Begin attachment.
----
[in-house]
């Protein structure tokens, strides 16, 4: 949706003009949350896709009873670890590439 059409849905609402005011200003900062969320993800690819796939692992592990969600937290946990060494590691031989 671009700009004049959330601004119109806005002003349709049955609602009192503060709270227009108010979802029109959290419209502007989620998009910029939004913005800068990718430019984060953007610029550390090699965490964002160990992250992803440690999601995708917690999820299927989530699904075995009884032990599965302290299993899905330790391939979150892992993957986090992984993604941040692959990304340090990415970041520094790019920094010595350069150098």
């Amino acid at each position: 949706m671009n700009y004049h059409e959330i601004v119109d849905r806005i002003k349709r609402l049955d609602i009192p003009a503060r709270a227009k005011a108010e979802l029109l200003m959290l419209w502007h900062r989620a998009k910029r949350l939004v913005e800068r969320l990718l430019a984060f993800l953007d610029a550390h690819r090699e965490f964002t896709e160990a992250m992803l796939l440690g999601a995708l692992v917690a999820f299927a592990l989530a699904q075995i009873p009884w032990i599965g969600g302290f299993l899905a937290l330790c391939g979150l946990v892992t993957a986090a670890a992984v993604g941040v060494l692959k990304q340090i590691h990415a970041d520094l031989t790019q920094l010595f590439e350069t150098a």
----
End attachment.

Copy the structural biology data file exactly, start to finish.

[in-house]
């Protein structure tokens, strides 16, 4: 949706003009949350896709009873670890590439 059409849905609402005011200003900062969320993800690819796939692992592990969600937290946990060494590691031989 671009700009004049959330601004119109806005002003349709049955609602009192503060709270227009108010979802029109959290419209502007989620998009910029939004913005800068990718430019984060953007610029550390090699965490964002160990992250992803440690999601995708917690999820299927989530699904075995009884032990599965302290299993899905330790391939979150892992993957986090992984993604941040692959990304340090990415970041520094790019920094010595350069150098």
């Amino acid at each position: 949706m671009n700009y004049h059409e959330i601004v119109d849905r806005i002003k349709r609402l049955d609602i009192p003009a503060r709270a227009k005011a108010e979802l029109l200003m959290l419209w502007h900062r989620a998009k910029r949350l939004v913005e800068r969320l990718l430019a984060f993800l953007d610029a550390h690819r090699e965490f964002t896709e160990a992250m992803l796939l440690g999601a995708l692992v917690a999820f299927a592990l989530a699904q075995i009873p009884w032990i599965g969600g302290f299993l899905a937290l330790c391939g979150l946990v892992t993957a986090a670890a992984v993604g941040v060494l692959k990304q340090i590691h990415a970041d520094l031989t790019q920094l010595f590439e350069t150098a």